3. Slovakia vs. Russia. Group B is spectacularly unpredictable. Russia, without playing particularly well, grinds on and remains top, with the advantage of a home game against Andorra on Tuesday to come. A draw away to Slovakia would probably be enough to secure top spot; it had looked the most difficult fixture to come, but Armenia's 4-0 win in Zilina last month has changed perceptions. Essentially this is still the same Russia side that reached the semifinal of Euro 2008, which perhaps explains the air of staleness about it. The old chemistry between Alexander Kerzhakov and Andrei Arshavin doesn't seem to be there any more, Konstantin Zyryanov is beginning to look his age, the Berezutsky twins are as lumbering as ever, while Yuri Zhirkov was diminished by his long spell as a reserve at Chelsea. And Russia desperately misses the one player who has gone from the squad: Sergei Semak, whose energy and intelligence at the back of midfield has never been replaced. Armenia represent the opposite extreme; it has a very young squad -- the 37-year-old goalkeeper Roman Berezovsky and the 38-year-old centre-back Sargis Hovsepyan excepted -- and if it beats FYR Macedonia at home, it will go to Dublin to face the Republic of Ireland on Tuesday needing a win to take second in the group.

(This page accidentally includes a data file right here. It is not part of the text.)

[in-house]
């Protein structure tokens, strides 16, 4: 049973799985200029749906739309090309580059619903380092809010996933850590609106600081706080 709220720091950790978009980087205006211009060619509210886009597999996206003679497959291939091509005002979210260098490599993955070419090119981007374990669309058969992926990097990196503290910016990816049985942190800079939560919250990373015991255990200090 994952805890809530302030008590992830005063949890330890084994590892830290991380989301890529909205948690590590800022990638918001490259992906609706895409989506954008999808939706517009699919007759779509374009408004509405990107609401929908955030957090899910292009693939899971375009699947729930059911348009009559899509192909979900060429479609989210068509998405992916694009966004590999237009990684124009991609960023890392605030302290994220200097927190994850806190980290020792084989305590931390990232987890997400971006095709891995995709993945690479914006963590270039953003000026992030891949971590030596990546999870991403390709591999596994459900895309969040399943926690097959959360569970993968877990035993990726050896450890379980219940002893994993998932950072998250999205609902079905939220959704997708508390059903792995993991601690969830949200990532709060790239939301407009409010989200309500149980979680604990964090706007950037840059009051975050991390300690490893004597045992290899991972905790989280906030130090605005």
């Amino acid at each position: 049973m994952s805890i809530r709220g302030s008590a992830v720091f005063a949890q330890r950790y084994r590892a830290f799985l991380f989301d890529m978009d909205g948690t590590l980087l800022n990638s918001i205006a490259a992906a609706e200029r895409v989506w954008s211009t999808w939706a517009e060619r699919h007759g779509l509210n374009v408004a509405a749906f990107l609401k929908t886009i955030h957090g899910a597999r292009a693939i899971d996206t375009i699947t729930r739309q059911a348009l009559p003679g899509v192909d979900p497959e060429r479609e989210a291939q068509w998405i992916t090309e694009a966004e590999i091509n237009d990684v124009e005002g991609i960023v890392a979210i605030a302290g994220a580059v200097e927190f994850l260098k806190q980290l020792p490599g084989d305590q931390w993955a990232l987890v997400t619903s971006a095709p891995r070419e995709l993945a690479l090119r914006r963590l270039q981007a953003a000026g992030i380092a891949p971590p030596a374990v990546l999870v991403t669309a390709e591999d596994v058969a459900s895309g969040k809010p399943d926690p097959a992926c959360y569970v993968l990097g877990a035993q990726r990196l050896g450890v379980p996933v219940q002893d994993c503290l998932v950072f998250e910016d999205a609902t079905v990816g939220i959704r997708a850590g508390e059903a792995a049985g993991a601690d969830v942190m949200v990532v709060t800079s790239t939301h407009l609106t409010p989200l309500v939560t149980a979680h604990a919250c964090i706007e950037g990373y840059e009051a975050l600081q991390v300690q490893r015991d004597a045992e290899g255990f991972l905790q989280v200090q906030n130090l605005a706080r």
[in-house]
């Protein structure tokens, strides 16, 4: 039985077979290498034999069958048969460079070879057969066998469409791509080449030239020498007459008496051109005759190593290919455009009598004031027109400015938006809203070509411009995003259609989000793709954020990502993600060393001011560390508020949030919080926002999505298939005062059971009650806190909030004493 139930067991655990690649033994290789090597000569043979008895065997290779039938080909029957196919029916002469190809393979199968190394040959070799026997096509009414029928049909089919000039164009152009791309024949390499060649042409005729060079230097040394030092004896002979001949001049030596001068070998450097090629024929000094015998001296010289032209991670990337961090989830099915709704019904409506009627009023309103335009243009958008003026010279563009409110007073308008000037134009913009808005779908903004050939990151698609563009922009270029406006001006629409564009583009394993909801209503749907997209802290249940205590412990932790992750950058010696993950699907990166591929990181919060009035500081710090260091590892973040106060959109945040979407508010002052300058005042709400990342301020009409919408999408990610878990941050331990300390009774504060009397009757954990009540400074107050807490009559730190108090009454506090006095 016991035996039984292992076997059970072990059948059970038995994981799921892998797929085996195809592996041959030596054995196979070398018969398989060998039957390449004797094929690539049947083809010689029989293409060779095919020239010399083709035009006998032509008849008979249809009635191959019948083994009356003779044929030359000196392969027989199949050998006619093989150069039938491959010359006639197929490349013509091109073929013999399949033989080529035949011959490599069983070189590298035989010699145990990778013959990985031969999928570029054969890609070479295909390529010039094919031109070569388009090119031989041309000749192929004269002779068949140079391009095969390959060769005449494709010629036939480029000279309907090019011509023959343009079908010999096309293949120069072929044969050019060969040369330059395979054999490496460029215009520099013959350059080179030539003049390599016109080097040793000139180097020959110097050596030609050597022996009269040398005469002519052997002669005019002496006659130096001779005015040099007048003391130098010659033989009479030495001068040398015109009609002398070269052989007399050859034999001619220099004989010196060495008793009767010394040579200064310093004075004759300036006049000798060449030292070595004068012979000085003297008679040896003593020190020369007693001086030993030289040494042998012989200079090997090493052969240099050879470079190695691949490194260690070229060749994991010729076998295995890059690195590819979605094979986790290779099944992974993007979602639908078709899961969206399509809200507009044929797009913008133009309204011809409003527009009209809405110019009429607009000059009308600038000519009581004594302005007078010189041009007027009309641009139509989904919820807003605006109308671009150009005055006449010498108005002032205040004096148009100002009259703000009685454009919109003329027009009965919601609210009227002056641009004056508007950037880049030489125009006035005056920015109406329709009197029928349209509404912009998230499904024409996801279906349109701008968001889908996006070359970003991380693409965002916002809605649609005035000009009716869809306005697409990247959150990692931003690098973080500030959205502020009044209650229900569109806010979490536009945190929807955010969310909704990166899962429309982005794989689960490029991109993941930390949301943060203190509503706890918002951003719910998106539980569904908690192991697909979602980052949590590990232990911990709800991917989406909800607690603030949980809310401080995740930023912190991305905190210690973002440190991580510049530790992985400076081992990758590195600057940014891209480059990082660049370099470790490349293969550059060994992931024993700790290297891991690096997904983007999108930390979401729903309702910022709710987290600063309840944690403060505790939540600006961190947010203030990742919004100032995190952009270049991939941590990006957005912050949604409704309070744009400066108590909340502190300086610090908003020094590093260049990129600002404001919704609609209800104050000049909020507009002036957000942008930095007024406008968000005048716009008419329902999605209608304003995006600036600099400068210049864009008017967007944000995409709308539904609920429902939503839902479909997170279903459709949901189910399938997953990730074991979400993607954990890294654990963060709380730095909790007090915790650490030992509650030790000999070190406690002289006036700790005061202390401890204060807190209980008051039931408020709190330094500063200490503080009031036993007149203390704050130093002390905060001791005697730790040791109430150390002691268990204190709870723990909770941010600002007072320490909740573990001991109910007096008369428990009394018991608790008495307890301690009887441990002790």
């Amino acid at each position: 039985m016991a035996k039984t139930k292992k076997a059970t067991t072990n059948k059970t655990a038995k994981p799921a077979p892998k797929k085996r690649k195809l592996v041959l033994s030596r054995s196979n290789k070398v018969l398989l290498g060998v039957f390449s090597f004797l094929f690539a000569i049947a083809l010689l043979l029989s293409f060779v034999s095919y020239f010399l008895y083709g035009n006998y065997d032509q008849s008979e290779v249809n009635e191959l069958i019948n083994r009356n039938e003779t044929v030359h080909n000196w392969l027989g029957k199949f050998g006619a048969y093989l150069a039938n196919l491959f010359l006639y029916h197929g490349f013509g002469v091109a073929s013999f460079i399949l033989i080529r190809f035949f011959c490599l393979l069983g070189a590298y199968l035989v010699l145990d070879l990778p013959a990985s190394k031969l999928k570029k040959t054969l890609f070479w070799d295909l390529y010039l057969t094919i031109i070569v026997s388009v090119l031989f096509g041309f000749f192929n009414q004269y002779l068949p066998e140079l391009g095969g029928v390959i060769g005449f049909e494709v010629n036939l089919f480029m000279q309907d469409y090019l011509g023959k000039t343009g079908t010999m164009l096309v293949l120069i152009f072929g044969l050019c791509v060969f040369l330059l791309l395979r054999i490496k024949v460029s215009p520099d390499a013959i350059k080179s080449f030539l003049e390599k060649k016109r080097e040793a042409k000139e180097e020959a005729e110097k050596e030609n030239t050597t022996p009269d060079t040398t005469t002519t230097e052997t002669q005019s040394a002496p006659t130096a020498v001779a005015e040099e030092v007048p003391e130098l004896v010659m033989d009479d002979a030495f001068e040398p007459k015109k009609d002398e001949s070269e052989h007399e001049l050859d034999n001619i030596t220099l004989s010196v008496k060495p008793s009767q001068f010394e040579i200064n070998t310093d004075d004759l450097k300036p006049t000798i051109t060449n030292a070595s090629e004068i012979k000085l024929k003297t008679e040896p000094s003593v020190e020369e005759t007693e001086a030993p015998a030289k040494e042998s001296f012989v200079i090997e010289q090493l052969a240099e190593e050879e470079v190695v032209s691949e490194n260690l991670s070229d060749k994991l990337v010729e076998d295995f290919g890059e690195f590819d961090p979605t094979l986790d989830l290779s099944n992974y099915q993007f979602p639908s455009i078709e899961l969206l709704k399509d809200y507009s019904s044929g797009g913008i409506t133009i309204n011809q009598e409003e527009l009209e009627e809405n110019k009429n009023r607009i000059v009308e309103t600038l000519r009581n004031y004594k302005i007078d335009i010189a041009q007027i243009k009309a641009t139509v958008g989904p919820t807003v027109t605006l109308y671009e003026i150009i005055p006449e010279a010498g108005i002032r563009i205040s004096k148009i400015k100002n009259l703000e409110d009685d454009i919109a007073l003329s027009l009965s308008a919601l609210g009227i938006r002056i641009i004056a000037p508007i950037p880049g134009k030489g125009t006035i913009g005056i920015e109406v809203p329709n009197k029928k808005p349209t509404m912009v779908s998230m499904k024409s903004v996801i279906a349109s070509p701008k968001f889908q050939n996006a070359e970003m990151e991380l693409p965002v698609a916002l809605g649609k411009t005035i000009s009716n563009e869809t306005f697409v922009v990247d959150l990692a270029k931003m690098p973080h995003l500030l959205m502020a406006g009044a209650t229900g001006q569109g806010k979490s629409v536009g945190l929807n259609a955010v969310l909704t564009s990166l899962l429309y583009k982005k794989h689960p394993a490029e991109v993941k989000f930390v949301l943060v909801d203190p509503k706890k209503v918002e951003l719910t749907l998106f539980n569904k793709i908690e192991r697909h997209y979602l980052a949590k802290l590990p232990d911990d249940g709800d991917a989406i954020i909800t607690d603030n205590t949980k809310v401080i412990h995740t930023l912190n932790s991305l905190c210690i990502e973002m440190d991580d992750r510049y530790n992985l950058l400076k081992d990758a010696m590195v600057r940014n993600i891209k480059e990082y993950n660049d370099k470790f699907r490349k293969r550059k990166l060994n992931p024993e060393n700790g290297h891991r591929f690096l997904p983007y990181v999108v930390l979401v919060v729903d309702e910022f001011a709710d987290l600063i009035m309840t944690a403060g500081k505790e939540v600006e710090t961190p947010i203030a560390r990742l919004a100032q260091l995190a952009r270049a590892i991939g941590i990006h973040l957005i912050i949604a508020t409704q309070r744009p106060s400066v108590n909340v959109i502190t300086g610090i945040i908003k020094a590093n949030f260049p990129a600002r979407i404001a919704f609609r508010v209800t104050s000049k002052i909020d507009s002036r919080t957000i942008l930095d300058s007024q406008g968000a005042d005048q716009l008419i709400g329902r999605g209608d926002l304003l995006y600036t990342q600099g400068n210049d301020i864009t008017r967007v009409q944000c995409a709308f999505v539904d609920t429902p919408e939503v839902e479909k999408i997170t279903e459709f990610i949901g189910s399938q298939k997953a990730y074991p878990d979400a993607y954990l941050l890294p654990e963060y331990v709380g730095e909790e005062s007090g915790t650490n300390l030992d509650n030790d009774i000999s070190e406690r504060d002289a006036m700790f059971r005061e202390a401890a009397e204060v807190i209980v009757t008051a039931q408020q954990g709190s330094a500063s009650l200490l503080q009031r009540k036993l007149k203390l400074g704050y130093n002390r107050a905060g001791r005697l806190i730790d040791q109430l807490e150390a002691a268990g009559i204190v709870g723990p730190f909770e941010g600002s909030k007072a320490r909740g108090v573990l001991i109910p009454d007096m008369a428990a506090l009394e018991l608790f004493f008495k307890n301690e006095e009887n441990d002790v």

4. Other issues. Serbia will seal second place and a playoff spot in Group B if it beats Italy at home (the game in Italy, of course, was awarded to the Azzurri following serious crowd trouble). Estonia is away to Northern Ireland needing a win (and a Serbia defeat) to keep its qualifying hopes alive. In Group D, Bosnia host Luxembourg and France host Albania; assuming both win, they will faceoff next Tuesday in Paris to determine who takes top spot. A win for Sweden away to Finland would confirm second place in Group E. In Group H, wins for Denmark in Cyprus and Portugal at home to Iceland would set up a head to head for top spot in Copenhagen on Tuesday and, realistically if not mathematically, end Norway's hopes of qualifying. Scotland could move into second in group I with a win in Liechtenstein, if the Czech Republic lose at home to Spain. However, given Scotland plays away to Spain on Tuesday, while the Czechs face Lithuania in Vilnius, that may not be overly significant.